again for whatever it may be worth, i prefer optimizing essential nutrient status to whatever degree possible, before getting into products that normally result from endogenous biosynthesis.
for example, i am glad i never found an inosine supplement during the time i was struggling with ms-characteristic low uric acid. if i had, i might never have identified the causal underlying zinc deficiency.
  • Longitudinal study of serum zinc and copper levels in hemodialysis patients and their relation to biochemical markers (2006)
    https://link.springer.com/article/10.13 ... :113:3:209

    "Uric acid and parathyroid hormone ... were significantly (p<0.05) and linearly related with serum zinc ... concentrations"
for that reason i personally would avoid products like PEA until all potential sources of pain related to essential nutrition had been excluded. the magnesium example is top of mind here. i personally use magnesium on the rare occasion when pain management is needed. taking vitamin d3 without managing for magnesium status could be expected to exacerbate an individual's experience of pain. magnesium supplement quality varies widely.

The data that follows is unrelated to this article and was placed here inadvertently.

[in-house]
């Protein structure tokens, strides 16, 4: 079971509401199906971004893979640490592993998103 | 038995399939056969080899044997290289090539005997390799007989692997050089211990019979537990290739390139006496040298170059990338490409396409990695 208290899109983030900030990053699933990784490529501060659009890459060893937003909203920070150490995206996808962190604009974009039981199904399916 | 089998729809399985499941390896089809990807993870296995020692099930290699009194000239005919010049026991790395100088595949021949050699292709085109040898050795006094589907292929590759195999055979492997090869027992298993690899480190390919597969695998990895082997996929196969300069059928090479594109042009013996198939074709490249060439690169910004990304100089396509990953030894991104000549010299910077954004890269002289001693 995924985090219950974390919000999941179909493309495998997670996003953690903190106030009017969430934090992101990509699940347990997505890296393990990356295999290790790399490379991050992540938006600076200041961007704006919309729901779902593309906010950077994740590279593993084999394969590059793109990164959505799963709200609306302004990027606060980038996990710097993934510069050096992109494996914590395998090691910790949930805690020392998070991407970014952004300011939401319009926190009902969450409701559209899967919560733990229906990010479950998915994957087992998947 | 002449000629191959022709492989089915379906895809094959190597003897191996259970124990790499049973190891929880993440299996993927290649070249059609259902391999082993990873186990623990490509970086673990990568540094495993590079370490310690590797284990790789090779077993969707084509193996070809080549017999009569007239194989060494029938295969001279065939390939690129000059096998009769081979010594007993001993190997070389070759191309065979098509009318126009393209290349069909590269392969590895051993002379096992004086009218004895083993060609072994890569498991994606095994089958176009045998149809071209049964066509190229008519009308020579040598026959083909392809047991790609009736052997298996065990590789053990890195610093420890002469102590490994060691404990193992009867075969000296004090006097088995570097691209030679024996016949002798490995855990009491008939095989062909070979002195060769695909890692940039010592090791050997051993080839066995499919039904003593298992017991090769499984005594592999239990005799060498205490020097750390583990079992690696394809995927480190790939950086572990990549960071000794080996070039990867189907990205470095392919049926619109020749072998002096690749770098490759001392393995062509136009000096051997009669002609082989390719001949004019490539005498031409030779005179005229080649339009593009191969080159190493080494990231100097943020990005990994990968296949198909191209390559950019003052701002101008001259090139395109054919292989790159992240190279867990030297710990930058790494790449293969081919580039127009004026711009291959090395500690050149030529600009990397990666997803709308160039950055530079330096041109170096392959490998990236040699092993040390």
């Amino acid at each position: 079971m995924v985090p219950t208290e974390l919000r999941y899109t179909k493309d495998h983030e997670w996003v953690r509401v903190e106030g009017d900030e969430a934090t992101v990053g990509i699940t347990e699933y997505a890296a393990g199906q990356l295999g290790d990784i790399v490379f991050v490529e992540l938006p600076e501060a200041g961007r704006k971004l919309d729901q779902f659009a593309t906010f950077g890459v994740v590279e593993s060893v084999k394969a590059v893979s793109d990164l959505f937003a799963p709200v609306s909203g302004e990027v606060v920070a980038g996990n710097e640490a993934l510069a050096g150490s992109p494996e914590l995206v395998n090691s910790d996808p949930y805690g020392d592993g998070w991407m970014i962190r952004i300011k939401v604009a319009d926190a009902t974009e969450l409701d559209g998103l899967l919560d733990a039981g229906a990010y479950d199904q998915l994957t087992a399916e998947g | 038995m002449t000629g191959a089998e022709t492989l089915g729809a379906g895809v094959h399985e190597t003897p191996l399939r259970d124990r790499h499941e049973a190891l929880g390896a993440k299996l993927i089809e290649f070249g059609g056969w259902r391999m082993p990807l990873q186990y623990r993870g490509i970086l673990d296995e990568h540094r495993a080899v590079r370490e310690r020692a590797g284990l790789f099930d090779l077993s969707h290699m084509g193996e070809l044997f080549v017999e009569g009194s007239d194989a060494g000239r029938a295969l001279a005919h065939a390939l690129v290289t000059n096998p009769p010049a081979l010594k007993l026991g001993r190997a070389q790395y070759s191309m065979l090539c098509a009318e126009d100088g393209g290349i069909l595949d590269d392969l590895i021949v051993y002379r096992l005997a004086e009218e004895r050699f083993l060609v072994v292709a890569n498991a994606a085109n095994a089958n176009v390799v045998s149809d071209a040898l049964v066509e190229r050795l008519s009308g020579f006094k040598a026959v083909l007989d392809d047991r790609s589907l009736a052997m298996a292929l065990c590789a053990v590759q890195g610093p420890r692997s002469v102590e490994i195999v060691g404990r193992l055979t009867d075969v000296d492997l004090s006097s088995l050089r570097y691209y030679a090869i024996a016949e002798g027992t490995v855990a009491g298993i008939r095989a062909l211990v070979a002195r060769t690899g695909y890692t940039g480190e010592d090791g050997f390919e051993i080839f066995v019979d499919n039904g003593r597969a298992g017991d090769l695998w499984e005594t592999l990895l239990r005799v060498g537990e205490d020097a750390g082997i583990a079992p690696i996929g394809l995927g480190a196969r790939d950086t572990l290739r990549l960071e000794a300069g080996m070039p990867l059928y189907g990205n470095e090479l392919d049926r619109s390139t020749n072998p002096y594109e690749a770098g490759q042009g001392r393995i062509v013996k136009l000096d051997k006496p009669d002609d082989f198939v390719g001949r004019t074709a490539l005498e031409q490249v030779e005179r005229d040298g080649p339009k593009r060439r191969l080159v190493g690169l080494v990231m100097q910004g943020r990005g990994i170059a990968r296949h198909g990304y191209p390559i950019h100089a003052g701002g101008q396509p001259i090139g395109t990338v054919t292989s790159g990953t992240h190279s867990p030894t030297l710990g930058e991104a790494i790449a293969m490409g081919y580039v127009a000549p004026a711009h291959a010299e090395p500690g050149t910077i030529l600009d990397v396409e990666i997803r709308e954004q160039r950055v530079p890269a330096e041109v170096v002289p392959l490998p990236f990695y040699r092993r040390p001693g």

i personally try to emphasize healthy sources from diet, and augment with
magnesium glycinate ..... https://pubchem.ncbi.nlm.nih.gov/compou ... ection=Top
or magnesium citrate ..... https://pubchem.ncbi.nlm.nih.gov/compound/57507849 (this latter being more likely to induce a laxative effect)
  • The safety and efficacy of a single dose (500 mg or 1 g) of intravenous magnesium sulfate in neuropathic pain poorly responsive to strong opioid analgesics in patients with cancer (2000)
    https://www.ncbi.nlm.nih.gov/pubmed/10687324
have recently been helping a friend manage pain associated with chemotherapy and radical mastectomy, via magnesium. the chemo tanked her mag status badly enough that they did some iv replacement at one stage, while she was in hospital with an infection. the mag replacement really helps minimize her need for painkilling meds. she uses diet, supplements, and epsom salt baths to good effect.
take control of your own health
pursue optimal self care at least as actively as a diagnosis
ask for referrals to preventive health care specialists eg dietitians
don't let suboptimal self care muddy any underlying diagnostic picture!